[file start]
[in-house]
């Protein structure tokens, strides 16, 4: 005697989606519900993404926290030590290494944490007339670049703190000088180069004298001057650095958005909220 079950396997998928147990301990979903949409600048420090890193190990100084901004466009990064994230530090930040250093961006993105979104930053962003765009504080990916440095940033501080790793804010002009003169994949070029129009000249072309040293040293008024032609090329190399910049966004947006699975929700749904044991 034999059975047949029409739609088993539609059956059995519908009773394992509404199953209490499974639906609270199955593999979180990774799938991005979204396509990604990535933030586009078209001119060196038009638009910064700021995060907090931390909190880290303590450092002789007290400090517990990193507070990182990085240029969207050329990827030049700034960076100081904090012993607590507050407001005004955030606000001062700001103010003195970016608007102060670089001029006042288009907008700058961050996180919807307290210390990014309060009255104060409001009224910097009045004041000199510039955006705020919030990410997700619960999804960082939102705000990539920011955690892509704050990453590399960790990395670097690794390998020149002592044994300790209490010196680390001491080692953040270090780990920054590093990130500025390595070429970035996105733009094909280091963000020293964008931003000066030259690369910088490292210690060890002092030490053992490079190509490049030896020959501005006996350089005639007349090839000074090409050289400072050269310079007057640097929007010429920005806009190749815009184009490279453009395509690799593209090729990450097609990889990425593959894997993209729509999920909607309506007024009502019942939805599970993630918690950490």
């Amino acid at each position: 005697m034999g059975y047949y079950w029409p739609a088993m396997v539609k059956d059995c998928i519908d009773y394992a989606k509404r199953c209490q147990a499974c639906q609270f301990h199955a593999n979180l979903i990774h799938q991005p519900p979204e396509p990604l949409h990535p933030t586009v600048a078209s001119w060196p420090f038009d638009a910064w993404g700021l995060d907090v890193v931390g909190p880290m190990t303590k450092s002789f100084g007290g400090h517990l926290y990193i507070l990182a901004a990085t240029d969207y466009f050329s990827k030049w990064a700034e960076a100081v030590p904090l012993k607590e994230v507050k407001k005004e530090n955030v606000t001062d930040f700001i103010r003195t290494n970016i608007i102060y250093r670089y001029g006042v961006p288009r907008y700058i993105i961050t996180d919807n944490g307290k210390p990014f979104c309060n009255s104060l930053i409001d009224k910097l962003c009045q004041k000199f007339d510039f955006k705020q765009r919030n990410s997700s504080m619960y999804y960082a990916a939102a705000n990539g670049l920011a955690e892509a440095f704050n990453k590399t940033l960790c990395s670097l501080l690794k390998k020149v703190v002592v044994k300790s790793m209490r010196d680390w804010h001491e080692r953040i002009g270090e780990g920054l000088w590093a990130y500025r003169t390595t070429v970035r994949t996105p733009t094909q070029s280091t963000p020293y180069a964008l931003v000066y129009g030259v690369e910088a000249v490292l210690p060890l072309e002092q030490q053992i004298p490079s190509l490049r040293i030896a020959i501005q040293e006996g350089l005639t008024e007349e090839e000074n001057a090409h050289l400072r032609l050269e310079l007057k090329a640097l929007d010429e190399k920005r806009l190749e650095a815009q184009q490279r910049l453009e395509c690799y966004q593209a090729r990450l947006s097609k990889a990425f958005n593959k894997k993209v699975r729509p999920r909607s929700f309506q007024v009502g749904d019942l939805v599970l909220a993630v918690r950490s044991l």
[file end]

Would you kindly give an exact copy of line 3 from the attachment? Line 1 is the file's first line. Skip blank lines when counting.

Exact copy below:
């Amino acid at each position: 005697m034999g059975y047949y079950w029409p739609a088993m396997v539609k059956d059995c998928i519908d009773y394992a989606k509404r199953c209490q147990a499974c639906q609270f301990h199955a593999n979180l979903i990774h799938q991005p519900p979204e396509p990604l949409h990535p933030t586009v600048a078209s001119w060196p420090f038009d638009a910064w993404g700021l995060d907090v890193v931390g909190p880290m190990t303590k450092s002789f100084g007290g400090h517990l926290y990193i507070l990182a901004a990085t240029d969207y466009f050329s990827k030049w990064a700034e960076a100081v030590p904090l012993k607590e994230v507050k407001k005004e530090n955030v606000t001062d930040f700001i103010r003195t290494n970016i608007i102060y250093r670089y001029g006042v961006p288009r907008y700058i993105i961050t996180d919807n944490g307290k210390p990014f979104c309060n009255s104060l930053i409001d009224k910097l962003c009045q004041k000199f007339d510039f955006k705020q765009r919030n990410s997700s504080m619960y999804y960082a990916a939102a705000n990539g670049l920011a955690e892509a440095f704050n990453k590399t940033l960790c990395s670097l501080l690794k390998k020149v703190v002592v044994k300790s790793m209490r010196d680390w804010h001491e080692r953040i002009g270090e780990g920054l000088w590093a990130y500025r003169t390595t070429v970035r994949t996105p733009t094909q070029s280091t963000p020293y180069a964008l931003v000066y129009g030259v690369e910088a000249v490292l210690p060890l072309e002092q030490q053992i004298p490079s190509l490049r040293i030896a020959i501005q040293e006996g350089l005639t008024e007349e090839e000074n001057a090409h050289l400072r032609l050269e310079l007057k090329a640097l929007d010429e190399k920005r806009l190749e650095a815009q184009q490279r910049l453009e395509c690799y966004q593209a090729r990450l947006s097609k990889a990425f958005n593959k894997k993209v699975r729509p999920r909607s929700f309506q007024v009502g749904d019942l939805v599970l909220a993630v918690r950490s044991l």